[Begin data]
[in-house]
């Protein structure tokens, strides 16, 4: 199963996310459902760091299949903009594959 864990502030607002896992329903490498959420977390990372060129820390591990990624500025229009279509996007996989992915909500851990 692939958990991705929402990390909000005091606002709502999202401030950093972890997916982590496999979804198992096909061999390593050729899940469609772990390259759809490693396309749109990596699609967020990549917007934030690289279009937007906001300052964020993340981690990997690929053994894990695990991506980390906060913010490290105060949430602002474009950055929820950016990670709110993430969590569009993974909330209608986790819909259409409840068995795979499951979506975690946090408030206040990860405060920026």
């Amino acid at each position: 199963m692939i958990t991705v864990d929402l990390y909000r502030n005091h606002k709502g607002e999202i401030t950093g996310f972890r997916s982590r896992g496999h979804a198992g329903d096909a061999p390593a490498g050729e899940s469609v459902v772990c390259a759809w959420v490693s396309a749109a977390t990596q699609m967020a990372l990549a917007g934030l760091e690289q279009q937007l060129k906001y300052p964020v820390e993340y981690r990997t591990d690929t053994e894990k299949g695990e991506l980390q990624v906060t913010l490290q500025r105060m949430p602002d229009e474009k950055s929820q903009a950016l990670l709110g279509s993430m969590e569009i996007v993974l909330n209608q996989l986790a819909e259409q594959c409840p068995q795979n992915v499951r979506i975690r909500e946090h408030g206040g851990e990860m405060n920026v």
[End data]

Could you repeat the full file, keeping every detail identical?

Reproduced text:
[in-house]
């Protein structure tokens, strides 16, 4: 199963996310459902760091299949903009594959 864990502030607002896992329903490498959420977390990372060129820390591990990624500025229009279509996007996989992915909500851990 692939958990991705929402990390909000005091606002709502999202401030950093972890997916982590496999979804198992096909061999390593050729899940469609772990390259759809490693396309749109990596699609967020990549917007934030690289279009937007906001300052964020993340981690990997690929053994894990695990991506980390906060913010490290105060949430602002474009950055929820950016990670709110993430969590569009993974909330209608986790819909259409409840068995795979499951979506975690946090408030206040990860405060920026």
């Amino acid at each position: 199963m692939i958990t991705v864990d929402l990390y909000r502030n005091h606002k709502g607002e999202i401030t950093g996310f972890r997916s982590r896992g496999h979804a198992g329903d096909a061999p390593a490498g050729e899940s469609v459902v772990c390259a759809w959420v490693s396309a749109a977390t990596q699609m967020a990372l990549a917007g934030l760091e690289q279009q937007l060129k906001y300052p964020v820390e993340y981690r990997t591990d690929t053994e894990k299949g695990e991506l980390q990624v906060t913010l490290q500025r105060m949430p602002d229009e474009k950055s929820q903009a950016l990670l709110g279509s993430m969590e569009i996007v993974l909330n209608q996989l986790a819909e259409q594959c409840p068995q795979n992915v499951r979506i975690r909500e946090h408030g206040g851990e990860m405060n920026v």